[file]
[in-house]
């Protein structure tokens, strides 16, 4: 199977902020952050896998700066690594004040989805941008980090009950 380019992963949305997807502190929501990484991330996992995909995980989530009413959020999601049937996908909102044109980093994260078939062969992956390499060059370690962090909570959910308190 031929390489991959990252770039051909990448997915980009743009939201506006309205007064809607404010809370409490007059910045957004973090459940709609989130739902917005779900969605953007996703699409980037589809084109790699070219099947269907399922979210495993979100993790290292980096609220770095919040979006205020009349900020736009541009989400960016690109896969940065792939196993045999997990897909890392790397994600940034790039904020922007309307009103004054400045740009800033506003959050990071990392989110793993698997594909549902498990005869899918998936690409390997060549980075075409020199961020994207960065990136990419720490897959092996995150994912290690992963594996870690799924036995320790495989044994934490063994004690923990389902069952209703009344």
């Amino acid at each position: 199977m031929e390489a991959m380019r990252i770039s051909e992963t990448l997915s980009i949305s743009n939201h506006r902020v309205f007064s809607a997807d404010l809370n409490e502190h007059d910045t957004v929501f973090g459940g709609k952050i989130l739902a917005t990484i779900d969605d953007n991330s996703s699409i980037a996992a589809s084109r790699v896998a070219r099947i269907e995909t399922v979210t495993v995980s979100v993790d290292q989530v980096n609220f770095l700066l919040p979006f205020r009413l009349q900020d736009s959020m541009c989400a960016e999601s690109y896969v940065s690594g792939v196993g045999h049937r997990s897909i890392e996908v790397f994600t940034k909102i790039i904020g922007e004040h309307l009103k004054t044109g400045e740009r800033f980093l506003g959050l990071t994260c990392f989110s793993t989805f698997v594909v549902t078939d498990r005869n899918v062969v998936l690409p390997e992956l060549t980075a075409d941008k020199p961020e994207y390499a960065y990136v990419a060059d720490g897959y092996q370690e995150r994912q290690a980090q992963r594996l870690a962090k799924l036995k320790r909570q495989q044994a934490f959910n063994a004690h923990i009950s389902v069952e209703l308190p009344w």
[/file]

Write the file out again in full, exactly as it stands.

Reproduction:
[in-house]
């Protein structure tokens, strides 16, 4: 199977902020952050896998700066690594004040989805941008980090009950 380019992963949305997807502190929501990484991330996992995909995980989530009413959020999601049937996908909102044109980093994260078939062969992956390499060059370690962090909570959910308190 031929390489991959990252770039051909990448997915980009743009939201506006309205007064809607404010809370409490007059910045957004973090459940709609989130739902917005779900969605953007996703699409980037589809084109790699070219099947269907399922979210495993979100993790290292980096609220770095919040979006205020009349900020736009541009989400960016690109896969940065792939196993045999997990897909890392790397994600940034790039904020922007309307009103004054400045740009800033506003959050990071990392989110793993698997594909549902498990005869899918998936690409390997060549980075075409020199961020994207960065990136990419720490897959092996995150994912290690992963594996870690799924036995320790495989044994934490063994004690923990389902069952209703009344």
């Amino acid at each position: 199977m031929e390489a991959m380019r990252i770039s051909e992963t990448l997915s980009i949305s743009n939201h506006r902020v309205f007064s809607a997807d404010l809370n409490e502190h007059d910045t957004v929501f973090g459940g709609k952050i989130l739902a917005t990484i779900d969605d953007n991330s996703s699409i980037a996992a589809s084109r790699v896998a070219r099947i269907e995909t399922v979210t495993v995980s979100v993790d290292q989530v980096n609220f770095l700066l919040p979006f205020r009413l009349q900020d736009s959020m541009c989400a960016e999601s690109y896969v940065s690594g792939v196993g045999h049937r997990s897909i890392e996908v790397f994600t940034k909102i790039i904020g922007e004040h309307l009103k004054t044109g400045e740009r800033f980093l506003g959050l990071t994260c990392f989110s793993t989805f698997v594909v549902t078939d498990r005869n899918v062969v998936l690409p390997e992956l060549t980075a075409d941008k020199p961020e994207y390499a960065y990136v990419a060059d720490g897959y092996q370690e995150r994912q290690a980090q992963r594996l870690a962090k799924l036995k320790r909570q495989q044994a934490f959910n063994a004690h923990i009950s389902v069952e209703l308190p009344w």